Milia: Causes, Symptoms & How to Get Rid of It

January 2022

Milia is a skin condition characterized by small cysts or keratin papules. They can be white or yellow and affect the most superficial layer of the skin. This skin change is caused by excessive sun exposure, use of petroleum-based products on the skin. It can also appear in over-heated babies.

Generally milia appear in regions of the face, like the nose, eyes, cheeks and behind the ear. They can also appear on the neck, hands, back, and in rare cases, the scalp, inside the mouth and around the genitals. Milia papules can cause itchiness, although other symptoms generally do not appear in most cases, nor do they cause skin problems.

A consult with a dermatologist can help to confirm a diagnosis, rule out other skin lesions like an allergic irritation, and remove these small cysts. The dermatologist will assess you to determine the most appropriate treatment approach.

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Possible causes

The cause of milia is not completely known, but it is believed that they arise due to a breakdown of elastic fibers of the skin and of cells that produce keratin. This breakdown may be triggered by excessive UV exposure from the sun. In newborn babies, milia is a common condition that can occur after birth or due to over-heating. With babies, these papules tend to resolve on their own.

Some types of milia can appear on the skin following a burn that has blistered, with use of certain products (specifically those that contain hydroquinone, corticoids or petroleum) and as a result of other health conditions like pemphigus, porphyria, lupus erythemetosus and lichen planus. 

Main signs and symptoms

Milia is a skin alteration that is characterized by visible, pearl-like papules. They may or may not be itchy and also have the following characteristics: 

  • Similar to a cyst
  • About 1 to 3 mm in size
  • Clear or yellow-like color

These papules are filled with a gelatinous fluid called keratin, which is a naturally-occurring skin protein. They occur mainly on the nose, forehead, cheeks, eyelids or behind the ears, but can also occur in the genital area or roof of the mouth.

Different types

There are different types of milia that are defined by their cause and location. Some types include:

  • Neonatal milia: which occur in about half of newborn babies. It is characterized by small skin cysts that resolve over time. They occur on the nose, cheeks and even inside the mouth.
  • Primary milia: which occur in adults. It is characterized by visible, small papules that are found on the eyelids, cheeks, forehead, and in rare cases, in the genital areas.
  • Juvenile milia: this type is associated with Rombo syndrome, Gorlin syndrome, Bazex-Dupré-Christol syndrome, paronychia, Gardner syndrome, and other genetic conditions.
  • Milia en plaque: which occurs when various milia cysts emerge in the same place, forming a plaque of inflammation on the skin. It usually occurs behind the ear or cheek. 
  • Traumatic milia: which occurs when milia papules appear in skin areas that are healing or scarring, or when burns result in blisters.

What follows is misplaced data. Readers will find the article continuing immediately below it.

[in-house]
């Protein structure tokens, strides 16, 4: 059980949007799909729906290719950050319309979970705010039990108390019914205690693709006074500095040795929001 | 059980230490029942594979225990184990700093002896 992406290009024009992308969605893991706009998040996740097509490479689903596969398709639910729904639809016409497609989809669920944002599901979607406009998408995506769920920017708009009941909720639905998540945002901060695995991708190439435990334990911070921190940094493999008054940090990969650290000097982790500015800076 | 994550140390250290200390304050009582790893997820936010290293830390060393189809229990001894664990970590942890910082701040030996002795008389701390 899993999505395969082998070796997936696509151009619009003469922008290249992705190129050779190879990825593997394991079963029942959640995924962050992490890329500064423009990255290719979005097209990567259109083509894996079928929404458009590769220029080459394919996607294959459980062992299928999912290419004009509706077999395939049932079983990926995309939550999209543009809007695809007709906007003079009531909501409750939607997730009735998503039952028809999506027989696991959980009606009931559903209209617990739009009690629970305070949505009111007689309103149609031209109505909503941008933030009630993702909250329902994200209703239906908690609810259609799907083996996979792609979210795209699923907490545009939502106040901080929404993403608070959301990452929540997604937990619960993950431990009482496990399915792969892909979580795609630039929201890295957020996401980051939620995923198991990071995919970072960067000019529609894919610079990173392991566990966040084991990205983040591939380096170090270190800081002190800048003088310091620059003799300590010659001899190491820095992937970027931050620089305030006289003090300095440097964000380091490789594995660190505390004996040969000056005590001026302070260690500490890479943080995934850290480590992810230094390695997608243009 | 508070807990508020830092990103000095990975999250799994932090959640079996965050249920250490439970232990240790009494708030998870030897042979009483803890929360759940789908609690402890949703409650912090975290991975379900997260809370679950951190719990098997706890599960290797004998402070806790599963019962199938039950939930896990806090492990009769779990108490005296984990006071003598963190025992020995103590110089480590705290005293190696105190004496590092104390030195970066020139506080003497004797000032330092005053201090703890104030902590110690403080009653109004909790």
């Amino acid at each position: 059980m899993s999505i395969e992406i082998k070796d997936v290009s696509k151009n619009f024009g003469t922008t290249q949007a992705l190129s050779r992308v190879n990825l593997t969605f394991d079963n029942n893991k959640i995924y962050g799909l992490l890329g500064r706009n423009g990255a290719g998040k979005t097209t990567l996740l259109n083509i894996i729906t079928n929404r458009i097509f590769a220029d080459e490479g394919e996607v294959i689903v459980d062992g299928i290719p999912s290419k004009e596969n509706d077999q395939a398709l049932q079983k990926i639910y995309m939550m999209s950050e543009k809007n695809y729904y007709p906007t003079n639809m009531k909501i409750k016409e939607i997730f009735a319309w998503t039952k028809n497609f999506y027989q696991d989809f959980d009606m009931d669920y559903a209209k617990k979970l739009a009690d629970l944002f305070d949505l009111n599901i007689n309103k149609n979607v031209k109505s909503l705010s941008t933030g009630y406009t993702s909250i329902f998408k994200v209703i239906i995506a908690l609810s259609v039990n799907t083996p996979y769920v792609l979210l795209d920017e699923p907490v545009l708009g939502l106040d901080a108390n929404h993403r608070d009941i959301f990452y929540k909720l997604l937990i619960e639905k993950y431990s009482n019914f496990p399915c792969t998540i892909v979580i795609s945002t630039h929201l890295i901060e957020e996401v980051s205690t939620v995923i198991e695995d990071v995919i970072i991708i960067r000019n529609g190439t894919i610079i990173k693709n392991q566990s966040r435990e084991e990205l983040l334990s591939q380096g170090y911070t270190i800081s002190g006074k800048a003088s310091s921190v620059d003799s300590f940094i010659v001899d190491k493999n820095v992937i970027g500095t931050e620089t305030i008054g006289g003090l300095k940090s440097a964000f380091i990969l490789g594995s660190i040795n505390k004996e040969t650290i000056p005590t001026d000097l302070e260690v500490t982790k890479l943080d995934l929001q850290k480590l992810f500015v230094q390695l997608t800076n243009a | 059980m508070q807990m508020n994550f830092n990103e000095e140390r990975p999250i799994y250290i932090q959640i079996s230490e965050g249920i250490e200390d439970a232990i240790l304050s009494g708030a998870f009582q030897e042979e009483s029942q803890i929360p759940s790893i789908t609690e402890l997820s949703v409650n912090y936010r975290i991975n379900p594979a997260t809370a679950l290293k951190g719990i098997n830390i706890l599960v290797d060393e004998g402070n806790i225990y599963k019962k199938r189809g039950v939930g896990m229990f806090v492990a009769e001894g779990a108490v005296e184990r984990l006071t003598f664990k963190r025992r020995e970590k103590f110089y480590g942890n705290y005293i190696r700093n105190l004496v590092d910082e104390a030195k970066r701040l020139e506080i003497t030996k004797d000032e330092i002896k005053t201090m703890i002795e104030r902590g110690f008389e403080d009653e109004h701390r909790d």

In addition, the prolonged use of skin products, like creams, ointments, petroleum-based make-up, lanolin, corticoides, and hydroquinones can lead to the emergence of milia.

Baby with neonatal milia
Baby with neonatal milia

How to get rid of it

To remove the papules cause by milia, it is important to see a dermatologist. They are professionally trained to remove the milia with needles, and may also indicate other treatment methods, which can include:

1. Skin cleansing

The best way to remove milia that are small in size and quantity is by doing a deep-cleaning facial by a trained esthetician. This will naturally rupture the papules and eliminate them. You should not remove the milia cysts as if they were pimples or warts, nor should you attempt to cut them with a needle at home, as you can increase your risk of wounds and infection (which can worsen the milia). 

You should also maintain daily skin cleansing habits, like washing your skin with warm water and oil-controlling face wash, and using sunblock daily. These can greatly reduce the appearance of milia as well as prevent more from appearing.

2. Ointments and medication

The doctor may also recommend antibiotic ointments like bacitran or neomycin if a skin infection is also apparent with the milia. Other creams that are based in retinoids or retinoic acid can also help to eliminate the milia cysts.

Medications are rarely prescribed for treatment of milia. However, some antibiotics like minocycline and be recommended by the doctor when skin lesions lead to serious infections with skin redness and swelling. In some cases, the doctor can also indicate later treatment or cryotherapy.

Treatment of milia in babies

White milia spots are common in newborn babied due to fat retention in the skin. They usually disappear within a few days without any specific treatment.

In babies, milia generally appear in the summer or on very hot days within the first weeks of the baby's life. They can also emerge with a fever. When sweat cannot pass through pores, like in the nose or cheeks, a blister-like papule can emerge. It is usually fluid-filled and rupture easily. 

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Updated by Tua Saude editing team, on January of 2022.

References

  • SIADAT, Amir H.; MOKHTARI, Fatemeh. Colloid milium. Adv Biomed Res. Vol.2, n.28. 2013
  • BERK, David R.; BAYLISS, Susan J. Milia: A review and classification. J AM ACAD DERMATOL. Vol.59, n.6. 1050-1063, 2008
Show more references
  • DERMNET NZ. Milium. Available on: <https://www.dermnetnz.org/topics/milium/>. Access in 15 Jan 2020
Our team made up of medical doctors and health professionals from various fields such as nursing, nutrition, physiotherapy, clinical analysis and pharmacy.